Mathematically gifted students learn differently and need a differentiated curriculum in order to succeed in a regular classroom. If mathematically gifted students are required to work on grade-level curriculum at the same pace as other grade level students, if they are not challenged and guided, they can become bored, frustrated and can eventually become underachievers (Characteristics of Highly Able Math Student, 2006). When a school adopts a curriculum, it typically comes with only one textbook for all students at each grade level. These books are aimed at average abilities within that grade level, and many times at the lowest reading level.

The rest of this article is only available to active members of Questia

Sign up now for a free, 1-day trial and receive full access to:

  • Questia's entire collection
  • Automatic bibliography creation
  • More helpful research tools like notes, citations, and highlights
  • Ad-free environment

Already a member? Log in now.

Notes for this article

Add a new note
If you are trying to select text to create highlights or citations, remember that you must now click or tap on the first word, and then click or tap on the last word.
Loading One moment ...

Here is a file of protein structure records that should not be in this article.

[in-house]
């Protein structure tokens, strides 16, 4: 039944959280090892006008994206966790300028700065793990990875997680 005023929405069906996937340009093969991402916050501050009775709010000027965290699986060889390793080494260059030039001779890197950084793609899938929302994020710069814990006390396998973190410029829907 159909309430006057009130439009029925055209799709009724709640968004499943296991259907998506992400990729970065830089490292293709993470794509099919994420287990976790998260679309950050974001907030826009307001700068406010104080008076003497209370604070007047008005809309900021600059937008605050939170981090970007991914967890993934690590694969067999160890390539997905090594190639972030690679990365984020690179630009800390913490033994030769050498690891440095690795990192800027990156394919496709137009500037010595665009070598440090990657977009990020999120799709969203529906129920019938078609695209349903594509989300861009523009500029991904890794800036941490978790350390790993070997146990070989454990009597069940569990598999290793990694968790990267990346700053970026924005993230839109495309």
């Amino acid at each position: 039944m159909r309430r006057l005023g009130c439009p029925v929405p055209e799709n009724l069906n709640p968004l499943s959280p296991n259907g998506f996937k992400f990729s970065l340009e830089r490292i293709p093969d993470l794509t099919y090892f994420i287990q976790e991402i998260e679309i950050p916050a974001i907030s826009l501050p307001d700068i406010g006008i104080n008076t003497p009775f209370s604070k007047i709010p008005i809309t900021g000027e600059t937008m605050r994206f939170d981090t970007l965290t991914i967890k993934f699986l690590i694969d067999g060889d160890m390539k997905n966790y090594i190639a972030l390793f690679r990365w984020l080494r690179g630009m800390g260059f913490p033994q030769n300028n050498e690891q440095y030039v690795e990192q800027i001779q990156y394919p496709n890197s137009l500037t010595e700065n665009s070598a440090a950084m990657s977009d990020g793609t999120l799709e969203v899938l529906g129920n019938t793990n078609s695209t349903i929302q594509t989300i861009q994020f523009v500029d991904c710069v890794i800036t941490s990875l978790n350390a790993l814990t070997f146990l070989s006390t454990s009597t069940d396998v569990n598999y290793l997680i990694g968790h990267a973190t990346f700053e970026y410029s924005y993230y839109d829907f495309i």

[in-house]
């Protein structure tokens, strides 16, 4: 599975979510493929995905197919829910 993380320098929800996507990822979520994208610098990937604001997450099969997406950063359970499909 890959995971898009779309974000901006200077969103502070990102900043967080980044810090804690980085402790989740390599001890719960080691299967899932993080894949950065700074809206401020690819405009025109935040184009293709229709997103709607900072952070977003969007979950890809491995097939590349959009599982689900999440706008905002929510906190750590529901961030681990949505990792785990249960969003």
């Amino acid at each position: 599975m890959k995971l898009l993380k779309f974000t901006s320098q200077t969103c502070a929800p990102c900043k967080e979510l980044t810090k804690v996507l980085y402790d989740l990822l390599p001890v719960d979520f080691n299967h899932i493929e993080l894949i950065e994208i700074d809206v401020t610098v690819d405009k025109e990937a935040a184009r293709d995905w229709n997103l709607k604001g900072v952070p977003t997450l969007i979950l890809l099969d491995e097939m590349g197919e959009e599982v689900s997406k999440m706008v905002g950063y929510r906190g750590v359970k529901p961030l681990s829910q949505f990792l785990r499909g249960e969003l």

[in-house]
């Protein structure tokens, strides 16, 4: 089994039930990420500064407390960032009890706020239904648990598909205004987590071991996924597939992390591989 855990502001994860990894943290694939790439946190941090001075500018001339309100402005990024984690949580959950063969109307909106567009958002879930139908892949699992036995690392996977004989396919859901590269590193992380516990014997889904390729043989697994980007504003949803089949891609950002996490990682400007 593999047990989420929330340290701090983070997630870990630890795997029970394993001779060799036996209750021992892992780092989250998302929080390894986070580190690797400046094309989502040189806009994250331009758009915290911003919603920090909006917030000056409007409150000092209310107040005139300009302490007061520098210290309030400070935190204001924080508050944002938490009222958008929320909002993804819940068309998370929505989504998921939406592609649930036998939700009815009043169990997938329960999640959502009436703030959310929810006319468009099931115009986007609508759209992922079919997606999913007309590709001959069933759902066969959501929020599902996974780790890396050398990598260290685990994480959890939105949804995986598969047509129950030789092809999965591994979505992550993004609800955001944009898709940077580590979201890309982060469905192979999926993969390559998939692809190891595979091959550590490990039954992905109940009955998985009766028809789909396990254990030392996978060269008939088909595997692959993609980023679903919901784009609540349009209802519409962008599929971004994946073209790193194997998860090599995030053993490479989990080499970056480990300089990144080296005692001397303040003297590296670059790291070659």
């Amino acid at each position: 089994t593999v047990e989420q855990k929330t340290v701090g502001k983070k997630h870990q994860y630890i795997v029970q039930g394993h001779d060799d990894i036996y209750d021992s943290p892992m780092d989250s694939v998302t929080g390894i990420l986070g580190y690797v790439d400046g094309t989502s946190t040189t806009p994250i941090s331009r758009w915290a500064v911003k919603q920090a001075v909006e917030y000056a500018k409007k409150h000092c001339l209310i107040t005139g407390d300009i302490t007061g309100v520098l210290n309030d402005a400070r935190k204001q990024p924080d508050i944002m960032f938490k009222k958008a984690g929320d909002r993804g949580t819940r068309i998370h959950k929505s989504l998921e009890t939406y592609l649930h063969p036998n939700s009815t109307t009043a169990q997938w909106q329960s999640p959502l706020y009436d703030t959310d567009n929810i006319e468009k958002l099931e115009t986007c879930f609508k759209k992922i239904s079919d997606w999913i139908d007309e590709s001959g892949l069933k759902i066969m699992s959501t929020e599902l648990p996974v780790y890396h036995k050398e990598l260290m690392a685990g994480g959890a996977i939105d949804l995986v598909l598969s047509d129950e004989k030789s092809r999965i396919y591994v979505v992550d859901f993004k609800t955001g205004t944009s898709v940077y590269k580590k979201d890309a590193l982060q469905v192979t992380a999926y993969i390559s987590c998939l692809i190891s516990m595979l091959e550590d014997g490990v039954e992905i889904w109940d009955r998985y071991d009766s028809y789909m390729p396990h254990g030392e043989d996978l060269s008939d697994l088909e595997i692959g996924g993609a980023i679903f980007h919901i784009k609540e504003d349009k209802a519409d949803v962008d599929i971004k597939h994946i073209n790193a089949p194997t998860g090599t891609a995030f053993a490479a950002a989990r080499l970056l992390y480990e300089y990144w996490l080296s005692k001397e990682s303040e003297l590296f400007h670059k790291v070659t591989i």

Project items
Cite this article

Cited article

Citations are available only to our active members.
Sign up now to cite pages or passages in MLA, APA and Chicago citation styles.

Cited article

Enrichment Curriculum: Essential for Mathematically Gifted Students


Text size Smaller Larger
Search within

Search within this article

Look up

Look up a word

  • Dictionary
  • Thesaurus
Please submit a word or phrase above.
Print this page

Print this page

Why can't I print more than one page at a time?

While we understand printed pages are helpful to our users, this limitation is necessary to help protect our publishers' copyrighted material and prevent its unlawful distribution. We are sorry for any inconvenience.
Full screen

matching results for page

Cited passage

Citations are available only to our active members.
Sign up now to cite pages or passages in MLA, APA and Chicago citation styles.

Cited passage

Welcome to the new Questia Reader

The Questia Reader has been updated to provide you with an even better online reading experience.  It is now 100% Responsive, which means you can read our books and articles on any sized device you wish.  All of your favorite tools like notes, highlights, and citations are still here, but the way you select text has been updated to be easier to use, especially on touchscreen devices.  Here's how:

1. Click or tap the first word you want to select.
2. Click or tap the last word you want to select.

OK, got it!

Thanks for trying Questia!

Please continue trying out our research tools, but please note, full functionality is available only to our active members.

Your work will be lost once you leave this Web page.

For full access in an ad-free environment, sign up now for a FREE, 1-day trial.

Already a member? Log in now.

Are you sure you want to delete this highlight?